Tool School: Essential Hand Saws for Every Tool Box

Hand Saws 101
This post is sponsored by the Home Depot

When we think “D.I.Y.,” we often imagine tool belts, safety glasses, work gloves, and big, loud, noisy power tools. This isn't inaccurate, but in order to do plenty of the around-the-house projects, you don't need to dress like, or own the tools of, construction workers.

Power tools are great, and make quick work of cutting raw materials when you use them regularly. But they're also expensive, messy, and have an inherent risk to them. Often, the same task can be accomplished with a simple hand saw. It will require a little more labor, but cost only 10-20% of the powered equivalent, take up much less space to store, and be safer to use. Here are a few of the most useful hand saws:               

1. The Back Saw 

Hand Saws 101: The Back Saw
Husky 14 in. Pro Miter Back Saw 

The back saw takes its name from the reinforced spine that runs across back or top of the blade, which ensures it stays straight during cutting. This makes the backsaw extremely accurate, producing nice clean cuts. It's relatively small size also contributes to control and accuracy, making this the perfect all around saw for lots of creative and home improvement tasks, such as cutting wood to length, or simple notches or joinery in both hard and soft wood. Coupled with a miter box, this saw can produce extremely accurate cuts at 45° and 90°. 

The back saw making a cut

2. The Panel Saw 

Hand Saws 101: The panel saw
Husky 20 in. Wood-Handled Aggressive-Tooth Saw 

This is the style that most recalls that classic cartoon/clip art/emoji-style image of “saw.” Its relatively long length and low number of teeth-per-inch allow it to make quick work of cutting larger material to size, say a Douglas Fir 2×6, or a piece of 1×12 pine. It performs the work equivalent of a circular saw, making it a safe and a very affordable option for small projects around the house: replacing a step, framing out a window, etc.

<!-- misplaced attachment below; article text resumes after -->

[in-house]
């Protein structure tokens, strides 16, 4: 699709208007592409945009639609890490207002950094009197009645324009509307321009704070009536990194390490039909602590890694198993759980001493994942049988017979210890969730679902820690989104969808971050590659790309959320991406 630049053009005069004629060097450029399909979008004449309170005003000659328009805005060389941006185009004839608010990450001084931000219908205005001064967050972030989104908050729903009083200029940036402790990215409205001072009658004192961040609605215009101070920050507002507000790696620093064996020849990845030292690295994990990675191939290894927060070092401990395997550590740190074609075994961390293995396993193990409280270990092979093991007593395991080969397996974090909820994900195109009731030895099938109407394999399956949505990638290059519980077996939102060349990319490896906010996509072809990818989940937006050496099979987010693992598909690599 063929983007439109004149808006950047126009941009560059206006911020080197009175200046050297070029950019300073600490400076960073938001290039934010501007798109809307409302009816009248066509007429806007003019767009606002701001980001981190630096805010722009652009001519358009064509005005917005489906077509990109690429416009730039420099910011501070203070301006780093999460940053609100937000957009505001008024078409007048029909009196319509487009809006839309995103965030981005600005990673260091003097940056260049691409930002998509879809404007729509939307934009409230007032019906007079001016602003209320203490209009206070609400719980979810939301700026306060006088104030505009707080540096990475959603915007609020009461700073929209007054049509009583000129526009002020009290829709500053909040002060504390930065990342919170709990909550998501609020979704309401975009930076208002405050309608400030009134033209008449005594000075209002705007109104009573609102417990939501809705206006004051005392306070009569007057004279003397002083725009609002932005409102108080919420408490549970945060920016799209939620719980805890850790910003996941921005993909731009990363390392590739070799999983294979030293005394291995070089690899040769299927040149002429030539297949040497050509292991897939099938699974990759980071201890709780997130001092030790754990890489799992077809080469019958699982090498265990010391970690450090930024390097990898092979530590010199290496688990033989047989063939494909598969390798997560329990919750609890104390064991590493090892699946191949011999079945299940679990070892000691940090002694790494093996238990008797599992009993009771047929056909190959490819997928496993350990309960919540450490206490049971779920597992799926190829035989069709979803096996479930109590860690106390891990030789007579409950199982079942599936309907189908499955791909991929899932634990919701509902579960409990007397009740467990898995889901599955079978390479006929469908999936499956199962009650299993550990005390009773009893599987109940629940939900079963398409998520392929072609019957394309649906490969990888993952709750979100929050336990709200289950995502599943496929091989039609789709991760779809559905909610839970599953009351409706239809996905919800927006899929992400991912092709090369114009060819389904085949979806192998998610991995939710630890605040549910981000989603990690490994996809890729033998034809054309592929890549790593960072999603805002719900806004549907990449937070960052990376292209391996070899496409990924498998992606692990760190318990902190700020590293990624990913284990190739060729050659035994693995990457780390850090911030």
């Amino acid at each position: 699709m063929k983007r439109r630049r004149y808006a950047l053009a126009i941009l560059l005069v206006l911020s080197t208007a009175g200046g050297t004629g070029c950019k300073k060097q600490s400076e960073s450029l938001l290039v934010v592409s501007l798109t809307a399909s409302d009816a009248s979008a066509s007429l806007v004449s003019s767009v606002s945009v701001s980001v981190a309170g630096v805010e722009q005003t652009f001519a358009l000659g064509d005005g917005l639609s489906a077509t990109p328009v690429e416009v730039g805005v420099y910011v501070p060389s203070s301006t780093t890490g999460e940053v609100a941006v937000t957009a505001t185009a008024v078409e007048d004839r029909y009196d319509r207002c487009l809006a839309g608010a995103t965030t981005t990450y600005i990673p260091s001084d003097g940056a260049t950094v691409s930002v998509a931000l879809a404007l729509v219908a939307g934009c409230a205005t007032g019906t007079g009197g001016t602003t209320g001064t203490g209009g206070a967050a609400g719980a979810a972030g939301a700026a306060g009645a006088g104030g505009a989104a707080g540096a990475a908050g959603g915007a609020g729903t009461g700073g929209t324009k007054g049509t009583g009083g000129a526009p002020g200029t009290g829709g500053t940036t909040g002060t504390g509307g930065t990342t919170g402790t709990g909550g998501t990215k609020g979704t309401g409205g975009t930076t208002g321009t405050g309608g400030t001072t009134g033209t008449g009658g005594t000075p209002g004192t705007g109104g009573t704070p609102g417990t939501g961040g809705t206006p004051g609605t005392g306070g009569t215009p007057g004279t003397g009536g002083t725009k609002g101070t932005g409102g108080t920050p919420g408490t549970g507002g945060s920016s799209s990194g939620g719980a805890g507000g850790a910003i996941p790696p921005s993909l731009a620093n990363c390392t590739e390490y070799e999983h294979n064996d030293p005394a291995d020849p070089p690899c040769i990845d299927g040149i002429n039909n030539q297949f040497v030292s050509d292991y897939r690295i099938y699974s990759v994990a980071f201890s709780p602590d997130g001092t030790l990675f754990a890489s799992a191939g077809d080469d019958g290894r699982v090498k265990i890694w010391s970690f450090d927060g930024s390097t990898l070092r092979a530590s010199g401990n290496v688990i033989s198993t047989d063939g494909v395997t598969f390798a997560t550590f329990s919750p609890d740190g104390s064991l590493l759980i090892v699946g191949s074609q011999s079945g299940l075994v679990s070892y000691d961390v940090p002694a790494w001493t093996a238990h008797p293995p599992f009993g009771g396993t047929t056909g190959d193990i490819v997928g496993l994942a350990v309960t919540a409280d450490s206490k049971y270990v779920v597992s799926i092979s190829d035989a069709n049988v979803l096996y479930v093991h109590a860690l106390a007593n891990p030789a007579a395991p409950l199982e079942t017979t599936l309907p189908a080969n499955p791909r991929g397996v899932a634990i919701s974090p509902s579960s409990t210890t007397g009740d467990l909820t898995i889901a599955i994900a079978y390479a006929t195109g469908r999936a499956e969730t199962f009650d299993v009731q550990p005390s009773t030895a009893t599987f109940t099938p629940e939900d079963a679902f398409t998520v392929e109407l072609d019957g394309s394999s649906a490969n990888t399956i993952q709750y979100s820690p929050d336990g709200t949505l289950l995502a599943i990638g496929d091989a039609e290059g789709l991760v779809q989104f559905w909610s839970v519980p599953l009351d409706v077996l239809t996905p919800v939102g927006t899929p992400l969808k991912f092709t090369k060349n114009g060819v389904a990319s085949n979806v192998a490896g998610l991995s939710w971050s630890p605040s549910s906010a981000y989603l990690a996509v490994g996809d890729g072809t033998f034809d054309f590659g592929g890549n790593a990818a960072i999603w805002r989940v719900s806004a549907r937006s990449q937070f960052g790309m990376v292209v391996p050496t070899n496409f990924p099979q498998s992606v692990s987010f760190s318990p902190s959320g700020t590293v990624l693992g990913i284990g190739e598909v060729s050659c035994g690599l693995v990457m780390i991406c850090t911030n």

The panel saw making a cut

3. The Coping Saw

Hand Saws 101: The coping saw
Husky 6.5 in. Deep-Cut Coping Saw

The coping saw takes its name from its ability to cope – joining two irregular, non-square faces together. Traditionally, this happens when joining molding: the coping saw cuts out the profile of the molding, allowing for a tight inside corner joint with a finished look.

But, in addition to coping, it's thin, rotatable blade allows it to make a wide variety of cuts. This is the tool to reach for when you want to cut out intricate shapes or curves. This has great creative potential, making the coping saw one of the best DIY deals out there.

Coping saw making a cut

4. The Hack Saw

Hand Saws 101: The Hack Saw
Husky Rubber Grip Adjustable Hack Saw 

The hack saw uses a frame to hold a thin, narrow blade under tension. They're best for cutting non-wood materials, such as steel, aluminum, brass, and PVC. (Though a bi-metal blade will easily cut a dowel rod or thin wood in a pinch.) They work great for around the house projects like cutting conduit or plumbing pipe, or installing a new closet rod. A good one will last for life, provided you swap out the blade when necessary. A great investment to have around so it's there when you need it. 

The hack saw making a cut

5. The Jab Saw 

Hand Saws 101: The Jab Saw
Commercial Electric Jab Saw

The jab saw, also known as a “keyhole saw” excels when you need to make awkward cuts in a variety of building materials. It's jabbing feature allows you to start a cut in a standing structure. Common uses are cutting recesses for electrical boxes to install a new lightswitch or outlet, enlarging a hole, or cutting a curve. 

The jab saw making a cut

6. Flush Cut Saw 

Hand Saws 101: The Flush Cut Saw
Flush Cut Hand Saw

The flush cut saw is designed to cut materials flush with a surface without scratching. The teeth are only set to one side, so you can run the saw along a finished surface, like a painted wall or wooden cabinet side, without harming the surround material. It also makes for a great, flexible handsaw to clean up rougher cut shapes for craft and creative projects, since you can rest the blade against an existing surface to register it, removing material to the line. 

The flush cut saw in action

This post is part of our new tool school series!

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